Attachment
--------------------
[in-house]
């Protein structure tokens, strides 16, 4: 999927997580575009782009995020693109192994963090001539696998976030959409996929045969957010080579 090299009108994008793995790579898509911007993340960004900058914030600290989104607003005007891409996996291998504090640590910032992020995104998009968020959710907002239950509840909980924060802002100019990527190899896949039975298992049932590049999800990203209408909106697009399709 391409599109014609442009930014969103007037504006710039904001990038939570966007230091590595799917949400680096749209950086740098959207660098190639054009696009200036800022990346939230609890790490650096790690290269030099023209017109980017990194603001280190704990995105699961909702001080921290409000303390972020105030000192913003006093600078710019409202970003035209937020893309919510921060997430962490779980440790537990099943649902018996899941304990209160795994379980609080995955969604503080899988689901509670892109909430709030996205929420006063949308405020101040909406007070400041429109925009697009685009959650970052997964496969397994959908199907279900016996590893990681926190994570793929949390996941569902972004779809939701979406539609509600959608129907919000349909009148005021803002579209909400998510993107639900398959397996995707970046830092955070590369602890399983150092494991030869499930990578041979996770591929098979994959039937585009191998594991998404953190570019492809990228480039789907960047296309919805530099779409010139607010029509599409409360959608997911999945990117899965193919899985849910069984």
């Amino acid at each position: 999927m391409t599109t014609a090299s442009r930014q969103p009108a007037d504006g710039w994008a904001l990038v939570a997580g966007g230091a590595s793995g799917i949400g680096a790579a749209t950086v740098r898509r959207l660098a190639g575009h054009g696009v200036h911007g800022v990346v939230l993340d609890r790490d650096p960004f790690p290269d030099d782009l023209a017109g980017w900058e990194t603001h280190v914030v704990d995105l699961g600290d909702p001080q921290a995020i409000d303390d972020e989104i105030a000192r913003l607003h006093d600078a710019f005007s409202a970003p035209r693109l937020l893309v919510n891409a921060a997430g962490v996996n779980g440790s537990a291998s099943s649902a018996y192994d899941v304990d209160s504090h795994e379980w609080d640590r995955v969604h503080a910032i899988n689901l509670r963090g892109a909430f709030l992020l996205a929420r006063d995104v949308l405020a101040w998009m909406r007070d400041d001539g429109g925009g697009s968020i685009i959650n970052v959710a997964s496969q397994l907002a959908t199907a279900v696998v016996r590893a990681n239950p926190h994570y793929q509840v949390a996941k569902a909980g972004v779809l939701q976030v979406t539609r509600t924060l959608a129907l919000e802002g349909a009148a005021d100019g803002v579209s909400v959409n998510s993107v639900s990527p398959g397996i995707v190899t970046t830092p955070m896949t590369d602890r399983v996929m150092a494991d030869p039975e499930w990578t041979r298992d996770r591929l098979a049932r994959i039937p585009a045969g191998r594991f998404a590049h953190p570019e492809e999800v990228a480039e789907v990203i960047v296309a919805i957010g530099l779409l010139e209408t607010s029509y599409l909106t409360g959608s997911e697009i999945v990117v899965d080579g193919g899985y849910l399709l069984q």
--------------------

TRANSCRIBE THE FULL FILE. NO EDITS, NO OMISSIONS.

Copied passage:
[in-house]
């Protein structure tokens, strides 16, 4: 999927997580575009782009995020693109192994963090001539696998976030959409996929045969957010080579 090299009108994008793995790579898509911007993340960004900058914030600290989104607003005007891409996996291998504090640590910032992020995104998009968020959710907002239950509840909980924060802002100019990527190899896949039975298992049932590049999800990203209408909106697009399709 391409599109014609442009930014969103007037504006710039904001990038939570966007230091590595799917949400680096749209950086740098959207660098190639054009696009200036800022990346939230609890790490650096790690290269030099023209017109980017990194603001280190704990995105699961909702001080921290409000303390972020105030000192913003006093600078710019409202970003035209937020893309919510921060997430962490779980440790537990099943649902018996899941304990209160795994379980609080995955969604503080899988689901509670892109909430709030996205929420006063949308405020101040909406007070400041429109925009697009685009959650970052997964496969397994959908199907279900016996590893990681926190994570793929949390996941569902972004779809939701979406539609509600959608129907919000349909009148005021803002579209909400998510993107639900398959397996995707970046830092955070590369602890399983150092494991030869499930990578041979996770591929098979994959039937585009191998594991998404953190570019492809990228480039789907960047296309919805530099779409010139607010029509599409409360959608997911999945990117899965193919899985849910069984």
């Amino acid at each position: 999927m391409t599109t014609a090299s442009r930014q969103p009108a007037d504006g710039w994008a904001l990038v939570a997580g966007g230091a590595s793995g799917i949400g680096a790579a749209t950086v740098r898509r959207l660098a190639g575009h054009g696009v200036h911007g800022v990346v939230l993340d609890r790490d650096p960004f790690p290269d030099d782009l023209a017109g980017w900058e990194t603001h280190v914030v704990d995105l699961g600290d909702p001080q921290a995020i409000d303390d972020e989104i105030a000192r913003l607003h006093d600078a710019f005007s409202a970003p035209r693109l937020l893309v919510n891409a921060a997430g962490v996996n779980g440790s537990a291998s099943s649902a018996y192994d899941v304990d209160s504090h795994e379980w609080d640590r995955v969604h503080a910032i899988n689901l509670r963090g892109a909430f709030l992020l996205a929420r006063d995104v949308l405020a101040w998009m909406r007070d400041d001539g429109g925009g697009s968020i685009i959650n970052v959710a997964s496969q397994l907002a959908t199907a279900v696998v016996r590893a990681n239950p926190h994570y793929q509840v949390a996941k569902a909980g972004v779809l939701q976030v979406t539609r509600t924060l959608a129907l919000e802002g349909a009148a005021d100019g803002v579209s909400v959409n998510s993107v639900s990527p398959g397996i995707v190899t970046t830092p955070m896949t590369d602890r399983v996929m150092a494991d030869p039975e499930w990578t041979r298992d996770r591929l098979a049932r994959i039937p585009a045969g191998r594991f998404a590049h953190p570019e492809e999800v990228a480039e789907v990203i960047v296309a919805i957010g530099l779409l010139e209408t607010s029509y599409l909106t409360g959608s997911e697009i999945v990117v899965d080579g193919g899985y849910l399709l069984q």